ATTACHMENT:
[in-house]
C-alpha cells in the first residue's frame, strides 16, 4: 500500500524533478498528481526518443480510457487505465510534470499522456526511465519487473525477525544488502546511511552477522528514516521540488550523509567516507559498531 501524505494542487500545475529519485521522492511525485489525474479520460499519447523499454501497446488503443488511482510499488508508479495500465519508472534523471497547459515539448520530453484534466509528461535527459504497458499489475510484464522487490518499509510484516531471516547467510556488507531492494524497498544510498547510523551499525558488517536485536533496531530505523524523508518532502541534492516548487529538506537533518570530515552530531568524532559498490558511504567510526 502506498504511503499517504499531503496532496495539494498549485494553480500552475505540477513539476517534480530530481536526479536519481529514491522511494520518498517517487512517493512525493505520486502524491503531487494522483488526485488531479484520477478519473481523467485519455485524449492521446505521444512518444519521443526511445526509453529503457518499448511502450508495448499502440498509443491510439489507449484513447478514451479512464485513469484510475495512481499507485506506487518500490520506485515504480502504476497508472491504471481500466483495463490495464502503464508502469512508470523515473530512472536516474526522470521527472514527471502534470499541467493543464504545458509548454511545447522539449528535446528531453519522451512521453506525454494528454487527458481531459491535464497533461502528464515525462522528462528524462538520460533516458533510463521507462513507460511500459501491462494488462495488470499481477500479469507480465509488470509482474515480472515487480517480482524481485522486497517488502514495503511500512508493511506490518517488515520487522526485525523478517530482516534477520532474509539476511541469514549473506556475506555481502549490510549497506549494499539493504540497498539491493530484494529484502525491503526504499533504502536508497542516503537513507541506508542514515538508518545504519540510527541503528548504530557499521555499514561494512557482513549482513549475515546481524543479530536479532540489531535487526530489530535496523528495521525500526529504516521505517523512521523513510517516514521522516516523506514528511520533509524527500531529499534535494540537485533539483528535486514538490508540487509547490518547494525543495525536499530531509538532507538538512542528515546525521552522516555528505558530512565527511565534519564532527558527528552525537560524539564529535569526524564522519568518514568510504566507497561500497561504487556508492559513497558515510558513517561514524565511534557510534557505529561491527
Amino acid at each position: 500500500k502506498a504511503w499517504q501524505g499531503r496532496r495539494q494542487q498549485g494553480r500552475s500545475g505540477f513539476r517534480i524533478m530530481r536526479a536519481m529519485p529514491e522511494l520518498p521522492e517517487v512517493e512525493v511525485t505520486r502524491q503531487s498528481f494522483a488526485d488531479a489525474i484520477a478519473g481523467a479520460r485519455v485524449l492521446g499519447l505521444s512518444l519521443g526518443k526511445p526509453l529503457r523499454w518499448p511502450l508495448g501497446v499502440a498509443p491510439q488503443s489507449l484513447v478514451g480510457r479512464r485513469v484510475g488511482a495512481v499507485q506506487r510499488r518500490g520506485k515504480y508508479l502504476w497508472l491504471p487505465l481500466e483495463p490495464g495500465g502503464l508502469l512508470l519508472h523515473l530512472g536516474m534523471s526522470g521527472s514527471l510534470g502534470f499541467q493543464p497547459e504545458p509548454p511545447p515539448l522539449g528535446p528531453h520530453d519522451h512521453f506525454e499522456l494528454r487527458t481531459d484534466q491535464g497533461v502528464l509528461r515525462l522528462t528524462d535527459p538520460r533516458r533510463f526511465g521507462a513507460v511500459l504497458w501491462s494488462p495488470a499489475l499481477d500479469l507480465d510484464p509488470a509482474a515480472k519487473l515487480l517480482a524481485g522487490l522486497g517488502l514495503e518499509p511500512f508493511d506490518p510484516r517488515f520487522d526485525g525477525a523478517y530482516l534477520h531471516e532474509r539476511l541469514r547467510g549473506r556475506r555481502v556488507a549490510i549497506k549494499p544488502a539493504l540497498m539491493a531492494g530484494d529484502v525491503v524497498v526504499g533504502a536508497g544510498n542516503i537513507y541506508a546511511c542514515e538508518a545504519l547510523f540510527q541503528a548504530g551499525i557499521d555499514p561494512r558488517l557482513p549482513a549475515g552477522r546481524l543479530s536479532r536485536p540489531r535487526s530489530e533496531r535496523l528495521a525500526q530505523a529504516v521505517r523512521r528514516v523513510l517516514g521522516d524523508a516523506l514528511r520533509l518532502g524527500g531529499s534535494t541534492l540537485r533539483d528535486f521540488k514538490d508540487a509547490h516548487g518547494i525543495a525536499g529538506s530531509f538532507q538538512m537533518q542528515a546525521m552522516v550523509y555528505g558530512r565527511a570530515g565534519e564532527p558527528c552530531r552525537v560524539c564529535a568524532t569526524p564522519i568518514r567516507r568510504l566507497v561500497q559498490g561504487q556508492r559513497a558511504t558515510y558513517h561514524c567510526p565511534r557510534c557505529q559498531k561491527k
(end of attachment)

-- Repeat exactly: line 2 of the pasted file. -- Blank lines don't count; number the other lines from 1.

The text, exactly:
C-alpha cells in the first residue's frame, strides 16, 4: 500500500524533478498528481526518443480510457487505465510534470499522456526511465519487473525477525544488502546511511552477522528514516521540488550523509567516507559498531 501524505494542487500545475529519485521522492511525485489525474479520460499519447523499454501497446488503443488511482510499488508508479495500465519508472534523471497547459515539448520530453484534466509528461535527459504497458499489475510484464522487490518499509510484516531471516547467510556488507531492494524497498544510498547510523551499525558488517536485536533496531530505523524523508518532502541534492516548487529538506537533518570530515552530531568524532559498490558511504567510526 502506498504511503499517504499531503496532496495539494498549485494553480500552475505540477513539476517534480530530481536526479536519481529514491522511494520518498517517487512517493512525493505520486502524491503531487494522483488526485488531479484520477478519473481523467485519455485524449492521446505521444512518444519521443526511445526509453529503457518499448511502450508495448499502440498509443491510439489507449484513447478514451479512464485513469484510475495512481499507485506506487518500490520506485515504480502504476497508472491504471481500466483495463490495464502503464508502469512508470523515473530512472536516474526522470521527472514527471502534470499541467493543464504545458509548454511545447522539449528535446528531453519522451512521453506525454494528454487527458481531459491535464497533461502528464515525462522528462528524462538520460533516458533510463521507462513507460511500459501491462494488462495488470499481477500479469507480465509488470509482474515480472515487480517480482524481485522486497517488502514495503511500512508493511506490518517488515520487522526485525523478517530482516534477520532474509539476511541469514549473506556475506555481502549490510549497506549494499539493504540497498539491493530484494529484502525491503526504499533504502536508497542516503537513507541506508542514515538508518545504519540510527541503528548504530557499521555499514561494512557482513549482513549475515546481524543479530536479532540489531535487526530489530535496523528495521525500526529504516521505517523512521523513510517516514521522516516523506514528511520533509524527500531529499534535494540537485533539483528535486514538490508540487509547490518547494525543495525536499530531509538532507538538512542528515546525521552522516555528505558530512565527511565534519564532527558527528552525537560524539564529535569526524564522519568518514568510504566507497561500497561504487556508492559513497558515510558513517561514524565511534557510534557505529561491527